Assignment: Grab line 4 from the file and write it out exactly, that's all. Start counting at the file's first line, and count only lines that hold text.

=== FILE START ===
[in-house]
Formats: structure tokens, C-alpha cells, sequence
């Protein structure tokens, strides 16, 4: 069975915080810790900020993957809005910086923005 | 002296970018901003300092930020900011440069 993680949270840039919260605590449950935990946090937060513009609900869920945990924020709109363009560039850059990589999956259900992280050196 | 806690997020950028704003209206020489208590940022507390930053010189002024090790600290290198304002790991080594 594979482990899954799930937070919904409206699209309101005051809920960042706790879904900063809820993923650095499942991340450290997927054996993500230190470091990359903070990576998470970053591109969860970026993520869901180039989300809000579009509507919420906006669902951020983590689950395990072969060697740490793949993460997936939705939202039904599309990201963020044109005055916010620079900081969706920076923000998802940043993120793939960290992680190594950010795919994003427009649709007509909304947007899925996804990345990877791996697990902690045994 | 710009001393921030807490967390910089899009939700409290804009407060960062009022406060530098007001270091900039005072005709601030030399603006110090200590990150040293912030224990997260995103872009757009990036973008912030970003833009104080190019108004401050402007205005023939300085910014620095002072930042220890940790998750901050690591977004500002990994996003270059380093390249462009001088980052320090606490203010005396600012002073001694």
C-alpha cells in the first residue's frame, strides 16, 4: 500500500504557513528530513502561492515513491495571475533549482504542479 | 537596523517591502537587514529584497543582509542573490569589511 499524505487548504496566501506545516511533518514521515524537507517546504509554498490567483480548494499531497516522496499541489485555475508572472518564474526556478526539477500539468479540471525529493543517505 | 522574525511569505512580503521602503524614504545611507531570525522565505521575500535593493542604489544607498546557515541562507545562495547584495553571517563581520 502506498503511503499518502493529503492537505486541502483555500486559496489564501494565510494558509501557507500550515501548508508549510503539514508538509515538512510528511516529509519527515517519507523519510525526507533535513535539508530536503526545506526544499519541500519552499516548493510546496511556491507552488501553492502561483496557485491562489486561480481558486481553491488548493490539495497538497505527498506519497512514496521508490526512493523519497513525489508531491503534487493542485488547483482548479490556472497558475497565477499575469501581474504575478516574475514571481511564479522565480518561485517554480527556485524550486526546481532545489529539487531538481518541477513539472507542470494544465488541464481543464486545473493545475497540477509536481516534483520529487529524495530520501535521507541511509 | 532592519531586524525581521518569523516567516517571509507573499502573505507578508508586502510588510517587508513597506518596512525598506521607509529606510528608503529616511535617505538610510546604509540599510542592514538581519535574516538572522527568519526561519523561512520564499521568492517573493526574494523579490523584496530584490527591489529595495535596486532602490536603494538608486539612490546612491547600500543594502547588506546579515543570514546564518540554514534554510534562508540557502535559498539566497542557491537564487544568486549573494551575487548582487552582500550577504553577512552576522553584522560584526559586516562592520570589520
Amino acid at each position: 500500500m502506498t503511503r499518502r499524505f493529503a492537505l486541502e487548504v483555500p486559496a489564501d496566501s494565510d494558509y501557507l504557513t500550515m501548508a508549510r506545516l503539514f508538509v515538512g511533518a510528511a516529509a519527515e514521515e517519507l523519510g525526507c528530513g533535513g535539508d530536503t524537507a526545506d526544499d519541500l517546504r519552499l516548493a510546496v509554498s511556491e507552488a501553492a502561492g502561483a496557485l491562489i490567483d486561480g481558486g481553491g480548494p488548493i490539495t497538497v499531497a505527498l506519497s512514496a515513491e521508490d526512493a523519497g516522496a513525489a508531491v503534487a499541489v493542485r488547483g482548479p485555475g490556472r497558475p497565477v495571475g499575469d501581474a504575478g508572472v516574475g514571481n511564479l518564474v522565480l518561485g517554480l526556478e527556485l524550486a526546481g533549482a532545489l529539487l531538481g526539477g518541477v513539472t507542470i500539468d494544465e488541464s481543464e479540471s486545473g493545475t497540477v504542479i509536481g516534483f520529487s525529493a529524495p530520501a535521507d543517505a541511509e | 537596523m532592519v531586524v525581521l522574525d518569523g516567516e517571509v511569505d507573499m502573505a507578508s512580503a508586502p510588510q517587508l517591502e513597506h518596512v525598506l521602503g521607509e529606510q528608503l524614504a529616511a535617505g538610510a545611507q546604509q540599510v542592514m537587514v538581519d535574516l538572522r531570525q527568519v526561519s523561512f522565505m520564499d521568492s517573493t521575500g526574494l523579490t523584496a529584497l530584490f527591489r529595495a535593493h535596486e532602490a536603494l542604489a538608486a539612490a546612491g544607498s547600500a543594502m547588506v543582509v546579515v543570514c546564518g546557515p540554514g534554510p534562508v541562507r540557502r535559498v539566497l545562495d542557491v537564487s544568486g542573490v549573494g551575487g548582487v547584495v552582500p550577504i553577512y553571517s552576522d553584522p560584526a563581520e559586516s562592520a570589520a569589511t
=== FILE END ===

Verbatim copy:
C-alpha cells in the first residue's frame, strides 16, 4: 500500500504557513528530513502561492515513491495571475533549482504542479 | 537596523517591502537587514529584497543582509542573490569589511 499524505487548504496566501506545516511533518514521515524537507517546504509554498490567483480548494499531497516522496499541489485555475508572472518564474526556478526539477500539468479540471525529493543517505 | 522574525511569505512580503521602503524614504545611507531570525522565505521575500535593493542604489544607498546557515541562507545562495547584495553571517563581520 502506498503511503499518502493529503492537505486541502483555500486559496489564501494565510494558509501557507500550515501548508508549510503539514508538509515538512510528511516529509519527515517519507523519510525526507533535513535539508530536503526545506526544499519541500519552499516548493510546496511556491507552488501553492502561483496557485491562489486561480481558486481553491488548493490539495497538497505527498506519497512514496521508490526512493523519497513525489508531491503534487493542485488547483482548479490556472497558475497565477499575469501581474504575478516574475514571481511564479522565480518561485517554480527556485524550486526546481532545489529539487531538481518541477513539472507542470494544465488541464481543464486545473493545475497540477509536481516534483520529487529524495530520501535521507541511509 | 532592519531586524525581521518569523516567516517571509507573499502573505507578508508586502510588510517587508513597506518596512525598506521607509529606510528608503529616511535617505538610510546604509540599510542592514538581519535574516538572522527568519526561519523561512520564499521568492517573493526574494523579490523584496530584490527591489529595495535596486532602490536603494538608486539612490546612491547600500543594502547588506546579515543570514546564518540554514534554510534562508540557502535559498539566497542557491537564487544568486549573494551575487548582487552582500550577504553577512552576522553584522560584526559586516562592520570589520